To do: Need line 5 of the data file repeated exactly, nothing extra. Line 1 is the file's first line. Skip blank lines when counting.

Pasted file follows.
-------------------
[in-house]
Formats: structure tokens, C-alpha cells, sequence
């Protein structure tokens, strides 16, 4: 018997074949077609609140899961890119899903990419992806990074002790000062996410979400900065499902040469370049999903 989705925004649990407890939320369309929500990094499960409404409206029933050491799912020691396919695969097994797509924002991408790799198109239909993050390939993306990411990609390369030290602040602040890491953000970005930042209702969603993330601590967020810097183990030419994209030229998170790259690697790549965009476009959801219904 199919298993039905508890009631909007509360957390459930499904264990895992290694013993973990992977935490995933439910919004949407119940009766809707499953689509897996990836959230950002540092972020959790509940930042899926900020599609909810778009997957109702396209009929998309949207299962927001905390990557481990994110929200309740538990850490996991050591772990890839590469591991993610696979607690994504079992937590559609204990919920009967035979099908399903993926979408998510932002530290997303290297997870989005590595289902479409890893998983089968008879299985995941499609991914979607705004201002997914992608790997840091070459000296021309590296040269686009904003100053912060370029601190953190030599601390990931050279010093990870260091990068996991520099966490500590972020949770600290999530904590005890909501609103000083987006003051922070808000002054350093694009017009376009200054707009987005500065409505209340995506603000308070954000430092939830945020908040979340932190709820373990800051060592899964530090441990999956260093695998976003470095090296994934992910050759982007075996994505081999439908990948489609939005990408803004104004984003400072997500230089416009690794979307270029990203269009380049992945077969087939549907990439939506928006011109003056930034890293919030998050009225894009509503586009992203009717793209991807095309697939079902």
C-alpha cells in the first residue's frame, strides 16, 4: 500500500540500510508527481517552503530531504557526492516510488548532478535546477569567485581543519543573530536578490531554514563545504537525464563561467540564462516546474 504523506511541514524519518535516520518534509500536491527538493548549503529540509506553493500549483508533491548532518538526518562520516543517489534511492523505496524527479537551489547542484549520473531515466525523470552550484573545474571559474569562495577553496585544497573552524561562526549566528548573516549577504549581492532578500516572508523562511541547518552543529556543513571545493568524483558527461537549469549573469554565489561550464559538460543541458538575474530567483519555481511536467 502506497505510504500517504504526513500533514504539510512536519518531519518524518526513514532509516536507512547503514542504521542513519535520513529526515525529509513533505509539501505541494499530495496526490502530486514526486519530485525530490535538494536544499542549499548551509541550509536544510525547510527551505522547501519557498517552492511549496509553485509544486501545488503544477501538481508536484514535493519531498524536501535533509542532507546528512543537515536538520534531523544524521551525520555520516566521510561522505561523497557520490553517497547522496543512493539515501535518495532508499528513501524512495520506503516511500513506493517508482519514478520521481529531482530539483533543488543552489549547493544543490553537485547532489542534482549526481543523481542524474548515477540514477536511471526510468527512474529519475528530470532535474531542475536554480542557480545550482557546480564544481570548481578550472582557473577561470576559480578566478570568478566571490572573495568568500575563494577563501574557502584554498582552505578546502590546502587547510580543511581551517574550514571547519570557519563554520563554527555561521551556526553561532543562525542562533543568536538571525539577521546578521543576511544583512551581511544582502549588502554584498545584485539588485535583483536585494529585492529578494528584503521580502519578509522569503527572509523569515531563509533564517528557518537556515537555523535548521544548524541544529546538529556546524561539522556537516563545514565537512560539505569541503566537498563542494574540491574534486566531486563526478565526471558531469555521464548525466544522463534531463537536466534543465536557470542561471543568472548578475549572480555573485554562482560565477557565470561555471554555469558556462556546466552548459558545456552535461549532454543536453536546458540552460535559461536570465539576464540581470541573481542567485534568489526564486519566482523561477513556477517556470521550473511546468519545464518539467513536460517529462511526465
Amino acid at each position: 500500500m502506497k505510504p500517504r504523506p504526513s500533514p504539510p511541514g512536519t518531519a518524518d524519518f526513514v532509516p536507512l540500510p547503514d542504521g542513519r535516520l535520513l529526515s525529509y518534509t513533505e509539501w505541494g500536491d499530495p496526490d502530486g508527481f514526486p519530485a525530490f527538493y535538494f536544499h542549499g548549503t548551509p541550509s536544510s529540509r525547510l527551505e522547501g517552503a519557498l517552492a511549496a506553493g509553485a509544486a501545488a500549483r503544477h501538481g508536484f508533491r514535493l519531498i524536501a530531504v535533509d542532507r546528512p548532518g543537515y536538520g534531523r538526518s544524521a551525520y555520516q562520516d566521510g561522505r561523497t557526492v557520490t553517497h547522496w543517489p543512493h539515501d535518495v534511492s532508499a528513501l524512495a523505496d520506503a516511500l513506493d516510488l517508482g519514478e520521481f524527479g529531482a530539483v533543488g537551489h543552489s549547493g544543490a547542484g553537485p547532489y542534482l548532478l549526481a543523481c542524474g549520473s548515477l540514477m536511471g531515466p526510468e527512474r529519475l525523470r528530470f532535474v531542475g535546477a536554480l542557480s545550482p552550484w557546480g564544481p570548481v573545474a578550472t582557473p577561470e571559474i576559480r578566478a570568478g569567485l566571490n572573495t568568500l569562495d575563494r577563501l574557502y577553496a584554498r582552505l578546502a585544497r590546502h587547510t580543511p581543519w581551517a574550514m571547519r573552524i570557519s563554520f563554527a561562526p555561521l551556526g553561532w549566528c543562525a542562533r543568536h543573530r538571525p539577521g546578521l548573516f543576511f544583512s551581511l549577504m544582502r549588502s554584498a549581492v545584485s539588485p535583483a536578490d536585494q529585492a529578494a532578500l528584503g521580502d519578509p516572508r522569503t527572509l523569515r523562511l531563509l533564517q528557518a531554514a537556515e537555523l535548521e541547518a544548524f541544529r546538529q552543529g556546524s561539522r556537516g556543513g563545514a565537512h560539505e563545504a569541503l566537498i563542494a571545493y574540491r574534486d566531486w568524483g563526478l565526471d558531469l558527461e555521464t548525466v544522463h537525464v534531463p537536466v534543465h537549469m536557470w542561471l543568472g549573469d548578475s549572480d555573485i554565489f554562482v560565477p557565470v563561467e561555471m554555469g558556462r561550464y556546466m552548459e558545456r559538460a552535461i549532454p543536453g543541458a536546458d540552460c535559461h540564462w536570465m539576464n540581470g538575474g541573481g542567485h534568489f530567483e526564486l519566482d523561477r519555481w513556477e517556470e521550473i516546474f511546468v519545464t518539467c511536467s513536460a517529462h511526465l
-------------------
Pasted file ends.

Amino acid at each position: 500500500m502506497k505510504p500517504r504523506p504526513s500533514p504539510p511541514g512536519t518531519a518524518d524519518f526513514v532509516p536507512l540500510p547503514d542504521g542513519r535516520l535520513l529526515s525529509y518534509t513533505e509539501w505541494g500536491d499530495p496526490d502530486g508527481f514526486p519530485a525530490f527538493y535538494f536544499h542549499g548549503t548551509p541550509s536544510s529540509r525547510l527551505e522547501g517552503a519557498l517552492a511549496a506553493g509553485a509544486a501545488a500549483r503544477h501538481g508536484f508533491r514535493l519531498i524536501a530531504v535533509d542532507r546528512p548532518g543537515y536538520g534531523r538526518s544524521a551525520y555520516q562520516d566521510g561522505r561523497t557526492v557520490t553517497h547522496w543517489p543512493h539515501d535518495v534511492s532508499a528513501l524512495a523505496d520506503a516511500l513506493d516510488l517508482g519514478e520521481f524527479g529531482a530539483v533543488g537551489h543552489s549547493g544543490a547542484g553537485p547532489y542534482l548532478l549526481a543523481c542524474g549520473s548515477l540514477m536511471g531515466p526510468e527512474r529519475l525523470r528530470f532535474v531542475g535546477a536554480l542557480s545550482p552550484w557546480g564544481p570548481v573545474a578550472t582557473p577561470e571559474i576559480r578566478a570568478g569567485l566571490n572573495t568568500l569562495d575563494r577563501l574557502y577553496a584554498r582552505l578546502a585544497r590546502h587547510t580543511p581543519w581551517a574550514m571547519r573552524i570557519s563554520f563554527a561562526p555561521l551556526g553561532w549566528c543562525a542562533r543568536h543573530r538571525p539577521g546578521l548573516f543576511f544583512s551581511l549577504m544582502r549588502s554584498a549581492v545584485s539588485p535583483a536578490d536585494q529585492a529578494a532578500l528584503g521580502d519578509p516572508r522569503t527572509l523569515r523562511l531563509l533564517q528557518a531554514a537556515e537555523l535548521e541547518a544548524f541544529r546538529q552543529g556546524s561539522r556537516g556543513g563545514a565537512h560539505e563545504a569541503l566537498i563542494a571545493y574540491r574534486d566531486w568524483g563526478l565526471d558531469l558527461e555521464t548525466v544522463h537525464v534531463p537536466v534543465h537549469m536557470w542561471l543568472g549573469d548578475s549572480d555573485i554565489f554562482v560565477p557565470v563561467e561555471m554555469g558556462r561550464y556546466m552548459e558545456r559538460a552535461i549532454p543536453g543541458a536546458d540552460c535559461h540564462w536570465m539576464n540581470g538575474g541573481g542567485h534568489f530567483e526564486l519566482d523561477r519555481w513556477e517556470e521550473i516546474f511546468v519545464t518539467c511536467s513536460a517529462h511526465l